While Mr. Neltner, the environmental advocate who has been most involved in the review process, has been open to compromise, he has pressed the E.P.A. not to back down entirely, and to maintain a requirement that laminators verify that their products are safe.
An episode of CBS’s “60 Minutes” in March brought attention to the issue when it accused Lumber Liquidators, the discount flooring retailer, of selling laminate products with dangerous levels of formaldehyde. The company has disputed the show’s findings and test methods, maintaining that its products are safe.
“People think that just because Congress passed the legislation five years ago, the problem has been fixed,” said Becky Gillette, who then lived in coastal Mississippi, in the area hit by Hurricane Katrina, and was among the first to notice a pattern of complaints from people living in the trailers. “Real people’s faces and names come up in front of me when I think of the thousands of people who could get sick if this rule is not done right.”
An aide to Ms. Matsui rejected any suggestion that she was bending to industry pressure.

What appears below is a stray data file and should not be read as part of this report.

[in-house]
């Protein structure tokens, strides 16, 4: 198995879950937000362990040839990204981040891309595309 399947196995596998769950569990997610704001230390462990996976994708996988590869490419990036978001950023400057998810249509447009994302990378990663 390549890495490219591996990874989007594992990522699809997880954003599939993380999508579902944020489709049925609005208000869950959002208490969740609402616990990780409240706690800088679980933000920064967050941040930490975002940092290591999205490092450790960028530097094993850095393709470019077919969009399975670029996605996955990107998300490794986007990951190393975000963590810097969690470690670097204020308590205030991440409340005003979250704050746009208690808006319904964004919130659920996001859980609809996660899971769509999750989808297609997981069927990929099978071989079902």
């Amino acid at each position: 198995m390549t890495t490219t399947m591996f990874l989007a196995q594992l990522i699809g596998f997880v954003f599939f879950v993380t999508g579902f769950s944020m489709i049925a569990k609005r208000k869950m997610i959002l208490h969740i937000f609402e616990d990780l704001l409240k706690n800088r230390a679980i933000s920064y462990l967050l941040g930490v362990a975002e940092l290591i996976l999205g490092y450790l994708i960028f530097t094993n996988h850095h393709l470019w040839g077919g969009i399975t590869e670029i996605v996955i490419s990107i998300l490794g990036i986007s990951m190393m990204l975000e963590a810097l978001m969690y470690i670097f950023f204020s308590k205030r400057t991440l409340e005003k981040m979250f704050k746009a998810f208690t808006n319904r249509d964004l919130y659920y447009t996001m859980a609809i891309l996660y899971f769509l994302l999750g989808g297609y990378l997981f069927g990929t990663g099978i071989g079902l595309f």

“From the beginning the public health has been our No. 1 concern,” said Kyle J. Victor, an aide to Ms. Matsui.
But further changes to the rule are likely, agency officials concede, as they say they are searching for a way to reduce the cost of complying with any final rule while maintaining public health goals. The question is just how radically the agency will revamp the testing requirement for laminated products — if it keeps it at all.
“It’s not a secret to anybody that is the most challenging issue,” said Mr. Jones, the E.P.A. official overseeing the process, adding that the health consequences from formaldehyde are real. “We have to reduce those exposures so that people can live healthy lives and not have to worry about being in their homes.”